Television imitated life as Vinick and Santos sparred over federally funded vouchers for private schools.
The rhetoric got heated when the subject turned to health care. When Vinick lashed out at Santos for what the Republican called a bad idea for health care reform, the Democrat came back with another one of those lines that it was hard to imagine coming out of the mouth of a flesh-and-blood candidate.
"I'm not crazy about my health care plan either," Santos said with stunning candor. "It's what I think could get through the Congress."
Ideally, the Democrat went on to say, he would prefer to extend Medicare to Americans of all ages, an idea that Vinick greeted with: "That's crazy."
Surprisingly, O'Donnell's script stayed away from abortion rights, a topic that has been much discussed on the show in recent weeks. "
From the Mobile Register:
"The subject matter -- the debate -- was perfectly suited for a live episode. It helped these characters and their campaigns seem all the more real to viewers who have followed the show to Sunday, as well as those who sampled the live episode just because of the novelty of the stunt. Airing scripted shows live is a rarity these days, although it was the norm in TV's earliest days and NBC tried the attention-getting device earlier this season with the season premiere of comedy "Will & Grace."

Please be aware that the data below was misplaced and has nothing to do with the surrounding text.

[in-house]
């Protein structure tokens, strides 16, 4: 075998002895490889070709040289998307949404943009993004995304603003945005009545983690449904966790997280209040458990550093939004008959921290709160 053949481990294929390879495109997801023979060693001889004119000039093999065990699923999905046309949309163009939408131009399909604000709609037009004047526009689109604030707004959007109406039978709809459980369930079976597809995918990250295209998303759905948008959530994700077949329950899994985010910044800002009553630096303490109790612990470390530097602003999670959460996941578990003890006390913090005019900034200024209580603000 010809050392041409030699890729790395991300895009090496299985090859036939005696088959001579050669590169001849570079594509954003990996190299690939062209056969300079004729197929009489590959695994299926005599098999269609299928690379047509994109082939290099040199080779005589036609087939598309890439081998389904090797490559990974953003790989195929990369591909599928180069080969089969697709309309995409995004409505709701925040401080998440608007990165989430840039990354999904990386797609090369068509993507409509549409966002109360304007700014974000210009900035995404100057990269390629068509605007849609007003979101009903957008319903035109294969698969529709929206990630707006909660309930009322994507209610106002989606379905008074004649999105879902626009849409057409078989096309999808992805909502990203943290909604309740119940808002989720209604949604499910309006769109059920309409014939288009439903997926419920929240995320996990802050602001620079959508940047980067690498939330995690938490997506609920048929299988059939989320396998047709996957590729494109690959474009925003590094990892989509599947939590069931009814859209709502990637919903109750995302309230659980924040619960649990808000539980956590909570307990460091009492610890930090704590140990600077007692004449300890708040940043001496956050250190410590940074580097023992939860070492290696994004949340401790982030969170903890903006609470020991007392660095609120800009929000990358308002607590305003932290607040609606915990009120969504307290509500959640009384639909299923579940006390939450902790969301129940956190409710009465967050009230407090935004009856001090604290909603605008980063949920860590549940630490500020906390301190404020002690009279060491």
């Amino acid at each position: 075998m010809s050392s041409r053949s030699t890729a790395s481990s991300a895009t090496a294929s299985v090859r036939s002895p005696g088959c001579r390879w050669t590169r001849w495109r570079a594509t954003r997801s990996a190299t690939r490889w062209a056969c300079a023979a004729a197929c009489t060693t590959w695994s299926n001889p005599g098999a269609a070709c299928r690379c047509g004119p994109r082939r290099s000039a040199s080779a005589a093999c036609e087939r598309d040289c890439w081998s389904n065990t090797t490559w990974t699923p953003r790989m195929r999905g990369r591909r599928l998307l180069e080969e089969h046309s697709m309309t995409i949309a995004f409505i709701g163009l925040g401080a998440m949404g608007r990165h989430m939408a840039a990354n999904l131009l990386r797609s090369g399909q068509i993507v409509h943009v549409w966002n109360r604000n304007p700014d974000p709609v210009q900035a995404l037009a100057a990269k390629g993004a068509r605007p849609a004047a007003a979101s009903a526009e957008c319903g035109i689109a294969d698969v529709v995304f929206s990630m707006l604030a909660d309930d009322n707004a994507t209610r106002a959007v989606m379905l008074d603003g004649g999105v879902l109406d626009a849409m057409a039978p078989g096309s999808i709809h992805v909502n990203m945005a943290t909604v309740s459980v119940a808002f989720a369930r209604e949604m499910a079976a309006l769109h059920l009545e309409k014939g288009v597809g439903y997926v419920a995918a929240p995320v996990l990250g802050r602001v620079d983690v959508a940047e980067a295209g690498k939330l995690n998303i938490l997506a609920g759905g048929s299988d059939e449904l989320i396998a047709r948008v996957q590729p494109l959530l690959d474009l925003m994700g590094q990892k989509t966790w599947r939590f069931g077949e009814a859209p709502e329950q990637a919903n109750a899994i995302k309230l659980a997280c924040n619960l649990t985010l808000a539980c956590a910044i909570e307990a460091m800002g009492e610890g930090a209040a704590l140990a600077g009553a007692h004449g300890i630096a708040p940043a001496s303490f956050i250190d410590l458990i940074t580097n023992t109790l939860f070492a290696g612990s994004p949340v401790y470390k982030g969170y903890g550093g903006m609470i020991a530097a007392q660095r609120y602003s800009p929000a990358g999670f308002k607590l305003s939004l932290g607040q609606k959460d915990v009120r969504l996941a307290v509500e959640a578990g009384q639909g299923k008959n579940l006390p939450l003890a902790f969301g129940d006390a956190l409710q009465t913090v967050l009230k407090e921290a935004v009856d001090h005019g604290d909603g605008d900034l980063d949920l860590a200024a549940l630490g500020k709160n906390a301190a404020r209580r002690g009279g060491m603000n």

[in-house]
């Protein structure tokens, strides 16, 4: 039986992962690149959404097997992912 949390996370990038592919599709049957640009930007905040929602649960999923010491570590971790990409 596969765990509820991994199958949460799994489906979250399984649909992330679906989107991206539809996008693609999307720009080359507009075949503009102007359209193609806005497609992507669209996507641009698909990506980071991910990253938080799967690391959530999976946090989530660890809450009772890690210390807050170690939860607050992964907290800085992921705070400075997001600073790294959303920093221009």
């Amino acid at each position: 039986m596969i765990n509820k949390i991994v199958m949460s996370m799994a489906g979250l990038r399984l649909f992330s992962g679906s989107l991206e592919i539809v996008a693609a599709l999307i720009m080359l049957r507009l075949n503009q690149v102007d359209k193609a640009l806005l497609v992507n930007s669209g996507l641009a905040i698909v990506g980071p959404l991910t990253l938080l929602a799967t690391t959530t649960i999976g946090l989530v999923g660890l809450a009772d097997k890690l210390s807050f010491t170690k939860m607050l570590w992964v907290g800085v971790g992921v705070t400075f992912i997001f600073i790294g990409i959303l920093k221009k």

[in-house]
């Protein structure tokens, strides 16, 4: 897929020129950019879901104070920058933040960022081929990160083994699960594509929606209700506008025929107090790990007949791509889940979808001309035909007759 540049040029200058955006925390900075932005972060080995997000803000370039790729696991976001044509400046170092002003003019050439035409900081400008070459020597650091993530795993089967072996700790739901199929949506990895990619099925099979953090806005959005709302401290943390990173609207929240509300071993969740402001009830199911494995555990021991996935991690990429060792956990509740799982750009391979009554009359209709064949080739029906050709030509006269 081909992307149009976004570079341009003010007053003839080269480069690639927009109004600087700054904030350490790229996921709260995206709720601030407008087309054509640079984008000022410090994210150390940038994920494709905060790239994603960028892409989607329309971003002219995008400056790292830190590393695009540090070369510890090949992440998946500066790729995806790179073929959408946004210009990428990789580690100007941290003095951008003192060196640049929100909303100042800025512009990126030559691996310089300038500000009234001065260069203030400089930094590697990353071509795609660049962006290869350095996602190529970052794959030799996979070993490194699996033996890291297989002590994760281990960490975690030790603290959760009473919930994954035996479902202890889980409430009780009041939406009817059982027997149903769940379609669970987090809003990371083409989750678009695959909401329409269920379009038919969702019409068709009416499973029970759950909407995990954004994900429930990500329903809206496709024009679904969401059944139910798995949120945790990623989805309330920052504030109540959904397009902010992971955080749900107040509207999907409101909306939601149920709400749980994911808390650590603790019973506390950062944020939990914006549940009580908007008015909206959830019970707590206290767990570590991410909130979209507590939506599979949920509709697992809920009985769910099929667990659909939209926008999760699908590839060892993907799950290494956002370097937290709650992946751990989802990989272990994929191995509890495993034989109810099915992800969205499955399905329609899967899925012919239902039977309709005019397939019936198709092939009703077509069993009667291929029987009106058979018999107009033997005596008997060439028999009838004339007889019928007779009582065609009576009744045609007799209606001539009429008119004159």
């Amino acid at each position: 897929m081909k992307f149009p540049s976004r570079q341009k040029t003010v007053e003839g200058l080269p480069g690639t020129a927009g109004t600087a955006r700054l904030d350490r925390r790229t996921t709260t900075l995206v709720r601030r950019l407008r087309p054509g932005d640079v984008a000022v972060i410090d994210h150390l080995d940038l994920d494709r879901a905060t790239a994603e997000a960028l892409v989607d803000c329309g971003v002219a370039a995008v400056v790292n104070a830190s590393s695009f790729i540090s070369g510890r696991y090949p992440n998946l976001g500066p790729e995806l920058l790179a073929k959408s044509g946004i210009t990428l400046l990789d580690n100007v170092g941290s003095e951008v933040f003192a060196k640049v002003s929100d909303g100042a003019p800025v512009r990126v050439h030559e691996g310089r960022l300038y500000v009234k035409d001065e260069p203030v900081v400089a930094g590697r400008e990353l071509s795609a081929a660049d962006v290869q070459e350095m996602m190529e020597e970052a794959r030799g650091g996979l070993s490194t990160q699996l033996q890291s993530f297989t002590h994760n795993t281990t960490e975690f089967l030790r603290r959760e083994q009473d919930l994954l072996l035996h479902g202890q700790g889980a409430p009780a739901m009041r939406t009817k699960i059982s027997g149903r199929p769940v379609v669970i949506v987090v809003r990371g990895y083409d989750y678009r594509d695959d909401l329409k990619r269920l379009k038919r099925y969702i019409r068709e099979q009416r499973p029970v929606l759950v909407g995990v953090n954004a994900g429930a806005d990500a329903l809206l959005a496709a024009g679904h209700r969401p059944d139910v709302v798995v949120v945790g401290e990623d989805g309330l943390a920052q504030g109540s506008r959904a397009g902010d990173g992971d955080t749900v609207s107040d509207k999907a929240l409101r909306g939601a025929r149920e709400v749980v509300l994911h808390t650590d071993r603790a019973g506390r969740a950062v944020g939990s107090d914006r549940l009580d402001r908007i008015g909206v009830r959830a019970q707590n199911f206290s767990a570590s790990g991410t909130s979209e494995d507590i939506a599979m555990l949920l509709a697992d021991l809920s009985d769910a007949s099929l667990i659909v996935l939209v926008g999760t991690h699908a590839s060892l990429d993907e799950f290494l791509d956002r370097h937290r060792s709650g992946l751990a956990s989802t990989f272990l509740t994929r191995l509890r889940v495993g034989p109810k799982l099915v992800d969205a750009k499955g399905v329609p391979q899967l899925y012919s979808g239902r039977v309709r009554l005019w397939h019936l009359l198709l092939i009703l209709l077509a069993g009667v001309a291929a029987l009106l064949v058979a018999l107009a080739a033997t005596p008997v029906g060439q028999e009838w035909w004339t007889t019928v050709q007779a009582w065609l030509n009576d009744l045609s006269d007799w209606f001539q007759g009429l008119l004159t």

Sunday's "West Wing" seemed real, but it was the kind of real debate on real issues that doesn't really happen anymore. At the start of the episode, Vinick startled his rival, his handlers and the debate moderator (newsman Forrest Sawyer, playing himself) by suggesting their carefully negotiated rules be thrown out. He saw them as a substance-squeezing straitjacket, as they have proven to be in real-life debates.
Through seven seasons on "The West Wing," Sheen's President Bartlet has been a card-carrying liberal, but a tough one that most of the country could get behind if he wasn't merely fiction. This season and particularly in Sunday's episode, Santos and Vinick have shown they, too, are both men and leaders of conviction.
Either one would make a fine television president -- or a real one.
I wish we could all feel as good about our real elected leaders and the challengers who aspire to their offices.
In the meantime, I'm feeling good about "The West Wing" again. Once more, it's a series worth watching."